Never again does not mean never again for us — it means never again for all. Never again means carrying the traditions and the memories of people violently murdered by a fascist, antisemitic regime. It means to remember Dr. Gisella Perl. It means to carry this forward and keep it from happening to others.
So, I am asking: Who’s protected by relating the Holocaust to abortion?
Because it is certainly not me, and it is certainly not those who are forced into situations where they have to get abortions.
What are people doing to prevent abortions? Are others advocating for comprehensive sexual education? Free pre-school? Better unemployment and welfare? Advocating for survivors of sexual abuse? Attempting to end rape culture? Mandatory paid maternity leave? Universal basic income?
Referencing Micah 6:8 — the words of the Bible that both of our religions find sacred:
“This is what the LORD requires of you: Only to do justice and to love mercy, and to walk modestly with your God.”
Who is in need of justice?
Is it the thousands of children detained in cages at the border? Is it 60,000 children in foster care in California alone? Is it the 34 million people who live in poverty, unable to feed themselves or their children? Prisoners? Orphans? The sick? The poor?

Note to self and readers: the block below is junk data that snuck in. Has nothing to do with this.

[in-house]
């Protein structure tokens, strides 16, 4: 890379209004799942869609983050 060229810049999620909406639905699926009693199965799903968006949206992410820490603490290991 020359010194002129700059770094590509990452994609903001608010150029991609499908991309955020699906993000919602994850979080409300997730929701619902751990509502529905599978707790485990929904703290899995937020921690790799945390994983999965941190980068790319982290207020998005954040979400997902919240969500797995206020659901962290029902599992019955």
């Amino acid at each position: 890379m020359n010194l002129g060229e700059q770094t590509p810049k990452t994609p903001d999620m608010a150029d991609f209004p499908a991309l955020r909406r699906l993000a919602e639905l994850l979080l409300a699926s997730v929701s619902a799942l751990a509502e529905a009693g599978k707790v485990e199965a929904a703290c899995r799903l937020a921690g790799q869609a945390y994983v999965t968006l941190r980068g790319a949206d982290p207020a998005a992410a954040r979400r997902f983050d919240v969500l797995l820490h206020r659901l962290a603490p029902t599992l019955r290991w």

Who is shown mercy?
The 16-year-old whose period was two weeks late? The man whose condom broke and didn’t realize until it was too late? The person who missed their birth control pill twice? My friend’s mother, pregnant with a fetus whose organs were growing on the outside of its body? The girl I met at summer camp whose cousin was pregnant at 13 with her brother’s fetus? The person who was raped?
The 60 pieces of paper hung up on the Freedom Wall that was supposed to represent the 6 million clumps of cells “lost” to abortion are nothing compared to the 6 million Jews — actual, breathing people — who had lives, who had families, who had jobs, who had lovers, who had communities, who had futures.
Do better. Be better. Act better.
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Email Hope Lockwood: firstname.lastname@example.org